In the 1960s, Warren Buffett made what he would later call "a monumentally stupid decision."
However, it was also the foundation of the rest of his career.
Buffett, now 89, known as the "Oracle of Omaha," is the CEO of Berkshire Hathaway. He is considered one of the most successful investors of all time and is estimated to be worth $72 billion, according to Forbes.
But in 1962, Berkshire Hathaway was a failing textile company with cheap stock and Buffett was running a small investing entity called Buffett Partnership Ltd.
In 2010, Buffett told CNBC that Berkshire Hathaway was "the dumbest stock I ever bought."
"It was a huge company originally, and they kept closing one mill after another," Buffett told the business channel. "And every time they would close a mill, they would — take the proceeds and they would buy in their stock. And I figured they were gonna close, they only had a few mills left, but that they would close another one. I'd buy the stock. I'd tender it to them and make a small profit."
By 1964, Buffett had about 7 percent of the company's shares. He went to Seabury Stanton, who ran Berkshire Hathaway at the time, and told him that he would sell his stock back for $11.50.
But when Buffett received a letter from Stanton on May 6, 1964, the company was asking for $11.375 per share instead.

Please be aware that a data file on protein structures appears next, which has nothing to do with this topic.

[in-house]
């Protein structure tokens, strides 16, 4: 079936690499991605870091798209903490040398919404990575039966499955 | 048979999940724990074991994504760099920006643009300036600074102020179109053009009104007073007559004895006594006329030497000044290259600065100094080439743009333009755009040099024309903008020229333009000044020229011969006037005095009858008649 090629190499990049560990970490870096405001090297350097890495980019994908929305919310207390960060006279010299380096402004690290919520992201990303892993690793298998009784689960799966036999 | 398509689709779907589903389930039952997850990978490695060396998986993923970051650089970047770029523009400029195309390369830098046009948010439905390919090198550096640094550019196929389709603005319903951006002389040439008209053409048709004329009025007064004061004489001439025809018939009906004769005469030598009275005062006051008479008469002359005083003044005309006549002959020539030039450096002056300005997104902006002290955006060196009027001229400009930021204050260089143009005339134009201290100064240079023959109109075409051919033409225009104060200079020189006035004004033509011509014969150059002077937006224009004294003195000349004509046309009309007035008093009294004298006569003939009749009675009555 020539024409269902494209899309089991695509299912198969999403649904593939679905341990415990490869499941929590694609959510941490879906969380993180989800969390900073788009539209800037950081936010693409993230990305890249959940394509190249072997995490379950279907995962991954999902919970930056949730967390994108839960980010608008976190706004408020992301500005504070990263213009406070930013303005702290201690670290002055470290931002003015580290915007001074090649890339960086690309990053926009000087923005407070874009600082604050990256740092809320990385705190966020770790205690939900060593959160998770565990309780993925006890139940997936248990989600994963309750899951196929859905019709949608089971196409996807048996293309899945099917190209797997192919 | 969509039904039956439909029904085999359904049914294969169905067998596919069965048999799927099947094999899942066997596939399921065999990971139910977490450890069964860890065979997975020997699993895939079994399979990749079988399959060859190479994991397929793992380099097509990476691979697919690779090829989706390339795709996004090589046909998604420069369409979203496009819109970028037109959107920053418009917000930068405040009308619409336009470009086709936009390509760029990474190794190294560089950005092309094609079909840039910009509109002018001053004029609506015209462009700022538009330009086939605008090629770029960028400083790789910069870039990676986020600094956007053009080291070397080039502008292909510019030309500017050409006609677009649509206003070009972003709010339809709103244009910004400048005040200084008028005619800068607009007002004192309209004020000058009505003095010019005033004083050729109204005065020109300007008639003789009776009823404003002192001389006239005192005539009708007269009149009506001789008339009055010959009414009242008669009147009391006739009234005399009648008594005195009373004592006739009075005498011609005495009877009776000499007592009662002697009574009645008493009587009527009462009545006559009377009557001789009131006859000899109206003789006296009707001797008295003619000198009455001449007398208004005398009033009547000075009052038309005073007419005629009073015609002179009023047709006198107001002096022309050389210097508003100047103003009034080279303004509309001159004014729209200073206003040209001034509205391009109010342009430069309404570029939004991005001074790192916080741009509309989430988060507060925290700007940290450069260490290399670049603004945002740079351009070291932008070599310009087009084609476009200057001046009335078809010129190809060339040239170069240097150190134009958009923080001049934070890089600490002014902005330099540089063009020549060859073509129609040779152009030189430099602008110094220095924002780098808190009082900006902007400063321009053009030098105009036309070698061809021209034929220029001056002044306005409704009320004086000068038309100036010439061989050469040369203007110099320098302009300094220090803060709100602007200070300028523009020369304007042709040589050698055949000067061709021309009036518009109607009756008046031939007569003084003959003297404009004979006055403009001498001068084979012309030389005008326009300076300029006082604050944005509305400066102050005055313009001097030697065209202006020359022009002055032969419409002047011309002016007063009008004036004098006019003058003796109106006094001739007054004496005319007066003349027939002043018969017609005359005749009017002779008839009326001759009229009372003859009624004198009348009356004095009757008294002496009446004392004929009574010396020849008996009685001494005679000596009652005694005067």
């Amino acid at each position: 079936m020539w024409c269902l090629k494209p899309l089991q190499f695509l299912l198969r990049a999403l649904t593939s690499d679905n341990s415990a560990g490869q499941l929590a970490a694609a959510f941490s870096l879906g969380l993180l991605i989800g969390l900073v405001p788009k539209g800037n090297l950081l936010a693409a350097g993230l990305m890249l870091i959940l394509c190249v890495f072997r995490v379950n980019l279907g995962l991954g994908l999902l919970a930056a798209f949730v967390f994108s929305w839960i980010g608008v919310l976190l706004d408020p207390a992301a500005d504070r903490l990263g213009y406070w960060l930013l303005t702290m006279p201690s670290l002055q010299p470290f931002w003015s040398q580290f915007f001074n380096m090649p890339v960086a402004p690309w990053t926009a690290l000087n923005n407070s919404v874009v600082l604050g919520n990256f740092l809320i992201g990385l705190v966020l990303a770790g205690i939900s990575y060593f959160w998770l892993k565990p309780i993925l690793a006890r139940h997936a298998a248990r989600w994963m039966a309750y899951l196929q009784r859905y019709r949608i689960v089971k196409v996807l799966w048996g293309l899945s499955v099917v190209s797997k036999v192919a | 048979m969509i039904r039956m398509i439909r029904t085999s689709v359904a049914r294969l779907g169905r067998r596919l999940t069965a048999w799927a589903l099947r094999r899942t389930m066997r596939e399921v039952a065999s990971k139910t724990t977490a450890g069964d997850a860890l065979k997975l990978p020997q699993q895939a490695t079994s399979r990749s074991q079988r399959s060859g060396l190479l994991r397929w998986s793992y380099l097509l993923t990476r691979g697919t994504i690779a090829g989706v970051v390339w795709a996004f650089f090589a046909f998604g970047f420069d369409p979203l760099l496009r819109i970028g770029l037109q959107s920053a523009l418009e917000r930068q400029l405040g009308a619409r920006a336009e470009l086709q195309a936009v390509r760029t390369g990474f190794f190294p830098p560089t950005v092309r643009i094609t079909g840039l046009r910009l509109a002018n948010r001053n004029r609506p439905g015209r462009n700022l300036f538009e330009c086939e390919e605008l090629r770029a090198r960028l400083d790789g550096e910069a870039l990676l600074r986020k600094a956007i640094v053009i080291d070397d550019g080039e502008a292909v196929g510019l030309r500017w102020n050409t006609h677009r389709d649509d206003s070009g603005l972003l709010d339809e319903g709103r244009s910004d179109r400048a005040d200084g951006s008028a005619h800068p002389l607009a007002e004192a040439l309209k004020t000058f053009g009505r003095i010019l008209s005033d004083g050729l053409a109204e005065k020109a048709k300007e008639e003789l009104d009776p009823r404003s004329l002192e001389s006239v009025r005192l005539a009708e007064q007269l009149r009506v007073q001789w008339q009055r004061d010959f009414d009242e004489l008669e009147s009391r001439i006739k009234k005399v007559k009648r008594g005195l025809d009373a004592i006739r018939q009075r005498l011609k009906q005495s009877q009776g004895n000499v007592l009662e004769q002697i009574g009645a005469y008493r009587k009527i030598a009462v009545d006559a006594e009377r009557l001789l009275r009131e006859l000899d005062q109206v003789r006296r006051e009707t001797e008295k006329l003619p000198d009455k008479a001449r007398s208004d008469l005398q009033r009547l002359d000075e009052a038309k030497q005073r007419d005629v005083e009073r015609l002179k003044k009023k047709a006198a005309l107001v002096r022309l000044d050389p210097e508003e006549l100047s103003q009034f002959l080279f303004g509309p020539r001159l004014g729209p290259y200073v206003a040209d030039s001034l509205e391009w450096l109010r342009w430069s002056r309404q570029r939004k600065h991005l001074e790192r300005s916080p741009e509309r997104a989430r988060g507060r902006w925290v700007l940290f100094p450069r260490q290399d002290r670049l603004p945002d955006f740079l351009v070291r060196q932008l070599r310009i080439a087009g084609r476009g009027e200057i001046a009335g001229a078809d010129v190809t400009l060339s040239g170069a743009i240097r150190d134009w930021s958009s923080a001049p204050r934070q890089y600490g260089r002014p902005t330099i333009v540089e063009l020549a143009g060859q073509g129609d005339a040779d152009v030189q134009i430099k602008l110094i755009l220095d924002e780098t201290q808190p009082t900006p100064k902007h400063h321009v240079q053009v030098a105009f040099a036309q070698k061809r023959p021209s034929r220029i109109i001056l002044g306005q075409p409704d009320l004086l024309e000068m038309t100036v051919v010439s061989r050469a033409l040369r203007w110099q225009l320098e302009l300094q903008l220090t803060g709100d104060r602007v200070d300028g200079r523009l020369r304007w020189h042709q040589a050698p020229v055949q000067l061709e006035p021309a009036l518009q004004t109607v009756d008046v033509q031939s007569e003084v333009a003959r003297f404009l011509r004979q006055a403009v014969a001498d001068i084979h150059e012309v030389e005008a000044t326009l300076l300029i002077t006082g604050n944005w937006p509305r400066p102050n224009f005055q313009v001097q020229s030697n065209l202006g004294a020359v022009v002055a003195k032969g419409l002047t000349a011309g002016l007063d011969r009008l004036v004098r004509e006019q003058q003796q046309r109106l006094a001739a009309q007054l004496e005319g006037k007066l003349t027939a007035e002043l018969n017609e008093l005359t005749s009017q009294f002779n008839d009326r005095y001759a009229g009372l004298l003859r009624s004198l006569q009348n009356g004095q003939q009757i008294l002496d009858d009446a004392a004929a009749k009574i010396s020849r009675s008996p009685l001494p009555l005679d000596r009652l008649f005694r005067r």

"Irritated by Stanton's chiseling, I ignored his offer and began to aggressively buy more Berkshire shares," Buffett wrote in a 2014 letter to Berkshire Hathaway shareholders.
He wrote that it was "a monumentally stupid decision."
By early May 1965, Buffett Partnership took over the company, according to the letter.
"Though Seabury's and my childish behavior -- after all, what was an eighth of a point to either of us? -- he lost his job, and I found myself with more than 25 percent of BPL's capital invested in a terrible business about which I knew very little," Buffett wrote.
In 1967, Berkshire Hathaway bought an insurance company but continued to work in textiles as well, despite the fact that it "was earning nothing, year after year after year after year," he told CNBC.
In fact, Buffett kept the textile assets running for the next twenty years, despite the losses, all the while continuing to acquire companies in other industries under the Berkshire Hathaway umbrella.
However, he told CNBC that the first insurance company Berkshire acquired should actually have been bought "for a new entity."
"[If] instead of putting that money into the textile business originally, we just started out with the insurance company, Berkshire would be worth twice as much as it is now," he told the channel.
Ultimately, Buffett said the lesson he learned in the process was: "If you get in a lousy business, get out of it."
"I've always said that if you want to be known as a good manager, buy a good business," he added. "That's the way to do it. And everyone will think you're smart."
Despite the early losses, Buffett has brought Berkshire Hathaway a long way.
Today, the conglomerate owns more than 90 companies including GEICO, Dairy Queen, Fruit of the Loom and Duracell and has major investments in companies including Apple, American Express, Coca-Cola and Bank of America.
Berkshire Hathaway is also sitting on a pile of more than $137 billion in cash because Buffett has struggled to find major acquisitions for the company recently.
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The Associated Press contributed to this report.